Redmeat sector set for growth

redmeat credit Koos Schwaneberg Phelim O’Neill contends that meat producers need to focus on quality and take nothing for granted if they are to capitalise on opportunities.

Northern Ireland Meat Exporters Association (NIMEA) Chief Executive Phelim O’Neill was one of the key speakers at the recent agendaNi agri-food seminar. Courtesy of his presentation, he told delegates that the cattle and sheep processing industry must change.

He added: “It has been built over the past forty years on its ability take whatever came off local farms and find a market for it. I used to think that was its great strength. Now, I am not so sure. When we look across at other sectors, I cannot help but think we would be in a better place of our processing sector did more to shape what comes off our farms and, thankfully, I sense they have begun that journey.

“If one takes poultry as an example, it is amazing to think that we have fallen from thousands of farms keeping birds a generation ago to a few hundred today. I can never envisage red meat going that way, given our land ownership structure, but I can envisage a future where smaller often part-time farmers produce and rear the calf [before] transferring it to finishers to enable them bring the animal to factory specification and enjoy a benefit of scale in the process.”

According to the NIMEA representative, the nuts and bolts of how the red meat industry can improve will be through the professional measurement of its performance.

“For half a century, successful beef and to a much lesser extent sheep farming was characterised by how well a farmer could manage his subsidy harvest,” O’Neill commented. “It is less than a decade since a re-focus had to take place and it has been slow but it is also an opportunity to develop. We should never again link production to subsidy just for the sake of it. Any future support must be accompanied by conditions that set the industry on a course which will ultimately put it in a better place. The suckler cow welfare scheme and its recent replacement are good examples of using support as an incentive to steer the industry in a direction of improvement.”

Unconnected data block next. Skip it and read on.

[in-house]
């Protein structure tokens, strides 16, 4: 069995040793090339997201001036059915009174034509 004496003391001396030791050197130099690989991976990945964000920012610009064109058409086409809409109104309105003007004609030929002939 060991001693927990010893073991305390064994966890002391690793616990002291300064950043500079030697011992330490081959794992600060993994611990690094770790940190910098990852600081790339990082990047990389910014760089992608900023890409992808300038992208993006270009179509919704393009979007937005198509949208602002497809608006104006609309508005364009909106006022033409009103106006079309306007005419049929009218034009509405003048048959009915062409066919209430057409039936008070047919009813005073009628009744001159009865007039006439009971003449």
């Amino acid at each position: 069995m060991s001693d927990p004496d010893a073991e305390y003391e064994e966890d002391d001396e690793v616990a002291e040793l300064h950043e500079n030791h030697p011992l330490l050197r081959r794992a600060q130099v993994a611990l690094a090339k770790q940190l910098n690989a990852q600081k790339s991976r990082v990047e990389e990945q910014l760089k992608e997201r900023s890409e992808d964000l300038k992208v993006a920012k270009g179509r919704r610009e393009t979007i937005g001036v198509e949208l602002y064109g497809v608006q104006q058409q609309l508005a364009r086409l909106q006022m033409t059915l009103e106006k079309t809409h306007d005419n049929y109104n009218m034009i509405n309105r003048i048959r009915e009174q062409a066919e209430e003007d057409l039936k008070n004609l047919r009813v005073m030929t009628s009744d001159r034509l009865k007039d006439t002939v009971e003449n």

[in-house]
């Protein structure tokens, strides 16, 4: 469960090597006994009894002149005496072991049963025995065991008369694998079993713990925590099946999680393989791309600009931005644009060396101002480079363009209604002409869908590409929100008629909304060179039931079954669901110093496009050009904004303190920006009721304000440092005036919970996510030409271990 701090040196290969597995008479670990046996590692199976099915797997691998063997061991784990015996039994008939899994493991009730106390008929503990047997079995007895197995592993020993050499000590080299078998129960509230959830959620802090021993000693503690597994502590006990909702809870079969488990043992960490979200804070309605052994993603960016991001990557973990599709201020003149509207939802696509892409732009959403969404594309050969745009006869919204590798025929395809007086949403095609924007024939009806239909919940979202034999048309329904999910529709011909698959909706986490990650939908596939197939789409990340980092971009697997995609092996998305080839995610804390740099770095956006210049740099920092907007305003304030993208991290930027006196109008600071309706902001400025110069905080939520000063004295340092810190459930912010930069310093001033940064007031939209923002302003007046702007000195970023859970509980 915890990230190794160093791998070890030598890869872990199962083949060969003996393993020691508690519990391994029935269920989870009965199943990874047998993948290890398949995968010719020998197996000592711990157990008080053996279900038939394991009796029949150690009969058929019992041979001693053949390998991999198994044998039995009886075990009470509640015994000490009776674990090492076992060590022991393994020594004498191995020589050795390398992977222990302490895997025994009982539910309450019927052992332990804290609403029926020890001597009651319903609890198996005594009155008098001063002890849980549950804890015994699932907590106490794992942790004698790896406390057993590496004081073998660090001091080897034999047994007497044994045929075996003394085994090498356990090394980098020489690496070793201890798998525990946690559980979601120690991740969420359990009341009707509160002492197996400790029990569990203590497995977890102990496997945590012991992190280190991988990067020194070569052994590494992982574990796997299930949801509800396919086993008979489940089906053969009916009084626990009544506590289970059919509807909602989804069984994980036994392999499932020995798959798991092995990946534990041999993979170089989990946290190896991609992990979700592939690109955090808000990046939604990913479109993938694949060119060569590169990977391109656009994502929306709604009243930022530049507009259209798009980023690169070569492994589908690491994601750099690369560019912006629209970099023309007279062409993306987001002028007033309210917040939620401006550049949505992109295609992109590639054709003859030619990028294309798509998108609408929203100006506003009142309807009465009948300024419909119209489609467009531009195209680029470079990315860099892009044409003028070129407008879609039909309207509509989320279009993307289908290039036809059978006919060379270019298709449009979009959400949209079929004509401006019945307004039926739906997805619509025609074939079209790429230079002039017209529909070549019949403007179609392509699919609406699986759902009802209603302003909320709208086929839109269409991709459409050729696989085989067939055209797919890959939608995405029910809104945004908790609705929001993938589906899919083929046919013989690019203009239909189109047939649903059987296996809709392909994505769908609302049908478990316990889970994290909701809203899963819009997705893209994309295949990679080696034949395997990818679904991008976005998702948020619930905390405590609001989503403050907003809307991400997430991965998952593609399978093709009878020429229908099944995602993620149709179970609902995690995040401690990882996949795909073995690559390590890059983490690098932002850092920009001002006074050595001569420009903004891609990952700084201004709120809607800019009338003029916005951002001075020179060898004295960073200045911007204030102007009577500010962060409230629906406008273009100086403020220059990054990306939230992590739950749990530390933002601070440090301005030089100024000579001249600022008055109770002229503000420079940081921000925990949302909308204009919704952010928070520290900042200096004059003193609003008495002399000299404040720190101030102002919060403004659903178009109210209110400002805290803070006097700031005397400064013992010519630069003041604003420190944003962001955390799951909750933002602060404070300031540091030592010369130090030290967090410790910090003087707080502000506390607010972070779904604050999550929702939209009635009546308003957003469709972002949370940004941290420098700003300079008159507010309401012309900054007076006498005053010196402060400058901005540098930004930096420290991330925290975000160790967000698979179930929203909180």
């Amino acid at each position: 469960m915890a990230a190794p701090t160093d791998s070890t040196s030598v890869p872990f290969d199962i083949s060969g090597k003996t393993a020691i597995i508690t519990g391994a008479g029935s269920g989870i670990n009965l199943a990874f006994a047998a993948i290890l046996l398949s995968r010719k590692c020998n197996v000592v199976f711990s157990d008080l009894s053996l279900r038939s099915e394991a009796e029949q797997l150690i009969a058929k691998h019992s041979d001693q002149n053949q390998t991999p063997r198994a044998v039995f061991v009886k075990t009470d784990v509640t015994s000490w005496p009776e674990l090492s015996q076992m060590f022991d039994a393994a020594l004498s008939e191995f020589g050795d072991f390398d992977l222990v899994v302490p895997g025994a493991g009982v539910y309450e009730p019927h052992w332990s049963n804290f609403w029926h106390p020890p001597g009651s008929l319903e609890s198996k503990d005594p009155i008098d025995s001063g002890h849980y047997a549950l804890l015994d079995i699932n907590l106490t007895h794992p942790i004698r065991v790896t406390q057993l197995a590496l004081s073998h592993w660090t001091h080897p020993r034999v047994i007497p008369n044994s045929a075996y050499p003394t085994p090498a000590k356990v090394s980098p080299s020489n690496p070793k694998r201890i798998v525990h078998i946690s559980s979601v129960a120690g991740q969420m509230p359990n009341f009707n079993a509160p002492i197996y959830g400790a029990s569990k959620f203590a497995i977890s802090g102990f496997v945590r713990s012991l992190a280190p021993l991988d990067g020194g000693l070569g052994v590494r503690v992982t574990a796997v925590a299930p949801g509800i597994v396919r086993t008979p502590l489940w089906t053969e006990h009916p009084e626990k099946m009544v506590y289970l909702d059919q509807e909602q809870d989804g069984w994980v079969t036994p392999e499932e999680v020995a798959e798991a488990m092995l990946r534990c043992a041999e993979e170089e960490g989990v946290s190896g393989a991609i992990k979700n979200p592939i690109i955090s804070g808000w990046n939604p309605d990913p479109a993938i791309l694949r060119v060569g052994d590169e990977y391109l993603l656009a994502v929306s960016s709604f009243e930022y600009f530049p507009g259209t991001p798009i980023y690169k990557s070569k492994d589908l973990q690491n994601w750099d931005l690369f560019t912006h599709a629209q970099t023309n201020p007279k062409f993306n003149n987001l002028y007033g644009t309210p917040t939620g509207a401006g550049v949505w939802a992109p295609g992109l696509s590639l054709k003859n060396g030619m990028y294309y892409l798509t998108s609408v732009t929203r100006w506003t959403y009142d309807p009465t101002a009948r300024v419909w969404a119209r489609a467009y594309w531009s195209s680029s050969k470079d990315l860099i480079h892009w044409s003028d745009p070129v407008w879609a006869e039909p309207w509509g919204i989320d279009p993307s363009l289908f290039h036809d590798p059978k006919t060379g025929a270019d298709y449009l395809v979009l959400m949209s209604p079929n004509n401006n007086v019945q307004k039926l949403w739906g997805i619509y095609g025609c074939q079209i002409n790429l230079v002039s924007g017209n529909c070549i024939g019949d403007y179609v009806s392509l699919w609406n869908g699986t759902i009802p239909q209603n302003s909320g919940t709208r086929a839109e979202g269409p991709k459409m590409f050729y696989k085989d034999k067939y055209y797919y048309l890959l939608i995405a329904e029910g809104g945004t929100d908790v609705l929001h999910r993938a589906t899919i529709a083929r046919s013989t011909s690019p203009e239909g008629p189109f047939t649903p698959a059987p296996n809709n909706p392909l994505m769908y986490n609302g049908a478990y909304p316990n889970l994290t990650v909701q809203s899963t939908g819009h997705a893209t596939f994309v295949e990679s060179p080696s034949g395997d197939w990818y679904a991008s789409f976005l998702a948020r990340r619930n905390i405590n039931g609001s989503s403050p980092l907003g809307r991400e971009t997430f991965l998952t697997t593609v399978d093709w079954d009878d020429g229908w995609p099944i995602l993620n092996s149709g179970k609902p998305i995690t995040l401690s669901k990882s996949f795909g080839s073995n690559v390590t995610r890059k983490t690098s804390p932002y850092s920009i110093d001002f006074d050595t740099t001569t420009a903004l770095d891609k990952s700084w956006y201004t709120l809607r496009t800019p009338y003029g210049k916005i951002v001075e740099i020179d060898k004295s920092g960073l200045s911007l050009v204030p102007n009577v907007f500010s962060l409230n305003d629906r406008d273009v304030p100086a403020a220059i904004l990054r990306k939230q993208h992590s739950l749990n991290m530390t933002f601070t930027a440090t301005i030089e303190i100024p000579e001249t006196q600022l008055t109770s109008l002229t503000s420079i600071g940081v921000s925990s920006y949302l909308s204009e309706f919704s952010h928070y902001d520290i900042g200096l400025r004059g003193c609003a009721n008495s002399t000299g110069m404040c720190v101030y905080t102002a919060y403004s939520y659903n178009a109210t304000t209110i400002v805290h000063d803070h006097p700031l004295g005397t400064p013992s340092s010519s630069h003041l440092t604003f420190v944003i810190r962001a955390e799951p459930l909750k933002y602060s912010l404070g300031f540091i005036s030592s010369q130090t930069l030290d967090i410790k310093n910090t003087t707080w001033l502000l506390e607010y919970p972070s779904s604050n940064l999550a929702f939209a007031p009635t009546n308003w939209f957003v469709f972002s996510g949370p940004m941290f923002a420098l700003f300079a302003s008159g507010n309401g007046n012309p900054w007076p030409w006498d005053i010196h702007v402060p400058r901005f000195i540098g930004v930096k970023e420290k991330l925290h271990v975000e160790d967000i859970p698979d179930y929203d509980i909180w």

Phelim went on to point out that “knowledge is power” is a saying and it is true in the redmeat industry as well. “Recently, we began capturing animal performance data in meat plants through a Bovis scheme,” he further explained.

“We need to get this information back to farmers and extend to the sheep industry as well. Losing a liver in the factory may not seem like an issue for many farmers yet it is a revenue stream that is lost if it has been condemned for fluke or any other reason.

“Markets have been performing relatively well of late. But we can never be sure that it can be sustained. We always need to be trying to improve whether it is through looking further out into the world or seeing if we can brand our produce and add further value that way.

“To grow our beef and sheep industries, we need investment,” he added. “That is no easy proposition given the relative lack of profitability in our sector over a prolonged period. However, as farm land values demonstrate, there is an appetite for farming and agriculture but much of our pasture hasn’t had serious maintenance and re-investment for upwards of thirty years. Drainage renewal and re-seeding pasture will increase land productivity and grow more raw material for processing. Government assistance targeted in this direction will provide a return.”

The cattle and sheep specialist also confirmed the unacceptable level of animal losses each year within the industry.

He concluded: “These are a liability and loss felt at first hand by the farmer who instead of getting revenue from the animal has a further cost in paying for its disposal,” he stressed. “On top of this, with losses running at 15 per cent, this represents the annual throughput of another factory. Imagine what that would do for the employment number and added value.”

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